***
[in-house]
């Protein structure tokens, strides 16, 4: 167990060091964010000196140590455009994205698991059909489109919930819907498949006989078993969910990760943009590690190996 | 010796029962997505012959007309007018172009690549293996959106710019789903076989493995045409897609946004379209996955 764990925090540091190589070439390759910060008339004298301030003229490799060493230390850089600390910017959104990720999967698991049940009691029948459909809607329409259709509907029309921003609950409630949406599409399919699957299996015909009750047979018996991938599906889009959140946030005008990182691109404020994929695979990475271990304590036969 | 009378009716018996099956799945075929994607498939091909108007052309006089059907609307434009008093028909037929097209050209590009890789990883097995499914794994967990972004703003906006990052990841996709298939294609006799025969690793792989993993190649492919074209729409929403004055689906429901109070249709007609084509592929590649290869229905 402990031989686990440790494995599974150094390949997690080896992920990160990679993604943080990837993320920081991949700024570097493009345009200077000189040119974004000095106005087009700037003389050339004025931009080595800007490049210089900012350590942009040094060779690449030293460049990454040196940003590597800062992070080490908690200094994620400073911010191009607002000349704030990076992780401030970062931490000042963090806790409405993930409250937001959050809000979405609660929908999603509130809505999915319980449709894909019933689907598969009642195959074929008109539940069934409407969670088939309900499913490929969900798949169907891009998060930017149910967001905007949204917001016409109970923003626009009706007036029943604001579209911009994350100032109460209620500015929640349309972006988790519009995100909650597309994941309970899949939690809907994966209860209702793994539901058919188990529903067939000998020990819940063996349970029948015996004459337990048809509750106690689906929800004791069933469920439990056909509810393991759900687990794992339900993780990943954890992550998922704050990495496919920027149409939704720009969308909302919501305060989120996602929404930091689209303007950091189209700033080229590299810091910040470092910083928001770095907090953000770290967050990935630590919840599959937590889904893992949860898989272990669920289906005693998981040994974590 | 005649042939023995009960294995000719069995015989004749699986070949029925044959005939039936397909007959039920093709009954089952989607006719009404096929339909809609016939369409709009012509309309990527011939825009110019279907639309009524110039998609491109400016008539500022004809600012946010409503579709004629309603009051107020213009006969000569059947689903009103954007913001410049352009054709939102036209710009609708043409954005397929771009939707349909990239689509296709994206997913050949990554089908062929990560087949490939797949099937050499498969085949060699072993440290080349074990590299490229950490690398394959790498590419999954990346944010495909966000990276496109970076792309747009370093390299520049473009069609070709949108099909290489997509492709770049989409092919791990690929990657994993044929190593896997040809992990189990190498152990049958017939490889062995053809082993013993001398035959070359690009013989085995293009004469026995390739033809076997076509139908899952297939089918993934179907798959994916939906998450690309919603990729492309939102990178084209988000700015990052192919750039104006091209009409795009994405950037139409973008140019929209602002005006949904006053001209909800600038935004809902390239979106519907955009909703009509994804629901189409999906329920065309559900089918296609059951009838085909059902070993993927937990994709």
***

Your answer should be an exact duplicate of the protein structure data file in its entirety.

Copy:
[in-house]
């Protein structure tokens, strides 16, 4: 167990060091964010000196140590455009994205698991059909489109919930819907498949006989078993969910990760943009590690190996 | 010796029962997505012959007309007018172009690549293996959106710019789903076989493995045409897609946004379209996955 764990925090540091190589070439390759910060008339004298301030003229490799060493230390850089600390910017959104990720999967698991049940009691029948459909809607329409259709509907029309921003609950409630949406599409399919699957299996015909009750047979018996991938599906889009959140946030005008990182691109404020994929695979990475271990304590036969 | 009378009716018996099956799945075929994607498939091909108007052309006089059907609307434009008093028909037929097209050209590009890789990883097995499914794994967990972004703003906006990052990841996709298939294609006799025969690793792989993993190649492919074209729409929403004055689906429901109070249709007609084509592929590649290869229905 402990031989686990440790494995599974150094390949997690080896992920990160990679993604943080990837993320920081991949700024570097493009345009200077000189040119974004000095106005087009700037003389050339004025931009080595800007490049210089900012350590942009040094060779690449030293460049990454040196940003590597800062992070080490908690200094994620400073911010191009607002000349704030990076992780401030970062931490000042963090806790409405993930409250937001959050809000979405609660929908999603509130809505999915319980449709894909019933689907598969009642195959074929008109539940069934409407969670088939309900499913490929969900798949169907891009998060930017149910967001905007949204917001016409109970923003626009009706007036029943604001579209911009994350100032109460209620500015929640349309972006988790519009995100909650597309994941309970899949939690809907994966209860209702793994539901058919188990529903067939000998020990819940063996349970029948015996004459337990048809509750106690689906929800004791069933469920439990056909509810393991759900687990794992339900993780990943954890992550998922704050990495496919920027149409939704720009969308909302919501305060989120996602929404930091689209303007950091189209700033080229590299810091910040470092910083928001770095907090953000770290967050990935630590919840599959937590889904893992949860898989272990669920289906005693998981040994974590 | 005649042939023995009960294995000719069995015989004749699986070949029925044959005939039936397909007959039920093709009954089952989607006719009404096929339909809609016939369409709009012509309309990527011939825009110019279907639309009524110039998609491109400016008539500022004809600012946010409503579709004629309603009051107020213009006969000569059947689903009103954007913001410049352009054709939102036209710009609708043409954005397929771009939707349909990239689509296709994206997913050949990554089908062929990560087949490939797949099937050499498969085949060699072993440290080349074990590299490229950490690398394959790498590419999954990346944010495909966000990276496109970076792309747009370093390299520049473009069609070709949108099909290489997509492709770049989409092919791990690929990657994993044929190593896997040809992990189990190498152990049958017939490889062995053809082993013993001398035959070359690009013989085995293009004469026995390739033809076997076509139908899952297939089918993934179907798959994916939906998450690309919603990729492309939102990178084209988000700015990052192919750039104006091209009409795009994405950037139409973008140019929209602002005006949904006053001209909800600038935004809902390239979106519907955009909703009509994804629901189409999906329920065309559900089918296609059951009838085909059902070993993927937990994709």